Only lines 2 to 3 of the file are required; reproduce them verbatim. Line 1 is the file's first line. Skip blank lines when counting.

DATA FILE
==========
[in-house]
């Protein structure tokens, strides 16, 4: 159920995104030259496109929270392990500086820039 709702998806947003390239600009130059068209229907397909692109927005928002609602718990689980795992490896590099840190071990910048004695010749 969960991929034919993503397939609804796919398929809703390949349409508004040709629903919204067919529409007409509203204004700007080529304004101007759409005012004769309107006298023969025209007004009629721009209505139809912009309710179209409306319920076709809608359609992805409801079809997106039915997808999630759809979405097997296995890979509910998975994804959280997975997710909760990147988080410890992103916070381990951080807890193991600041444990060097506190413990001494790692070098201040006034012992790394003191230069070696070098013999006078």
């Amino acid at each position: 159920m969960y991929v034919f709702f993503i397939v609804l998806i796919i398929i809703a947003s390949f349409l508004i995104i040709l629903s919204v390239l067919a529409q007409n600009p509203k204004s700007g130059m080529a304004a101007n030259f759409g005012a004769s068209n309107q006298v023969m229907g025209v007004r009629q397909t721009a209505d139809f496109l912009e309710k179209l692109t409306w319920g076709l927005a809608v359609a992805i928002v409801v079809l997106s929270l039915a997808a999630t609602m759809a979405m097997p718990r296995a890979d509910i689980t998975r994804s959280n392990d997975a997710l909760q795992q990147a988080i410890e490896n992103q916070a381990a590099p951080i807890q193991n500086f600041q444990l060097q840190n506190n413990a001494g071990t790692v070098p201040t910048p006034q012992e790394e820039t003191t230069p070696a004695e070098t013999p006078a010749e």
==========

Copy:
């Protein structure tokens, strides 16, 4: 159920995104030259496109929270392990500086820039 709702998806947003390239600009130059068209229907397909692109927005928002609602718990689980795992490896590099840190071990910048004695010749 969960991929034919993503397939609804796919398929809703390949349409508004040709629903919204067919529409007409509203204004700007080529304004101007759409005012004769309107006298023969025209007004009629721009209505139809912009309710179209409306319920076709809608359609992805409801079809997106039915997808999630759809979405097997296995890979509910998975994804959280997975997710909760990147988080410890992103916070381990951080807890193991600041444990060097506190413990001494790692070098201040006034012992790394003191230069070696070098013999006078």
């Amino acid at each position: 159920m969960y991929v034919f709702f993503i397939v609804l998806i796919i398929i809703a947003s390949f349409l508004i995104i040709l629903s919204v390239l067919a529409q007409n600009p509203k204004s700007g130059m080529a304004a101007n030259f759409g005012a004769s068209n309107q006298v023969m229907g025209v007004r009629q397909t721009a209505d139809f496109l912009e309710k179209l692109t409306w319920g076709l927005a809608v359609a992805i928002v409801v079809l997106s929270l039915a997808a999630t609602m759809a979405m097997p718990r296995a890979d509910i689980t998975r994804s959280n392990d997975a997710l909760q795992q990147a988080i410890e490896n992103q916070a381990a590099p951080i807890q193991n500086f600041q444990l060097q840190n506190n413990a001494g071990t790692v070098p201040t910048p006034q012992e790394e820039t003191t230069p070696a004695e070098t013999p006078a010749e």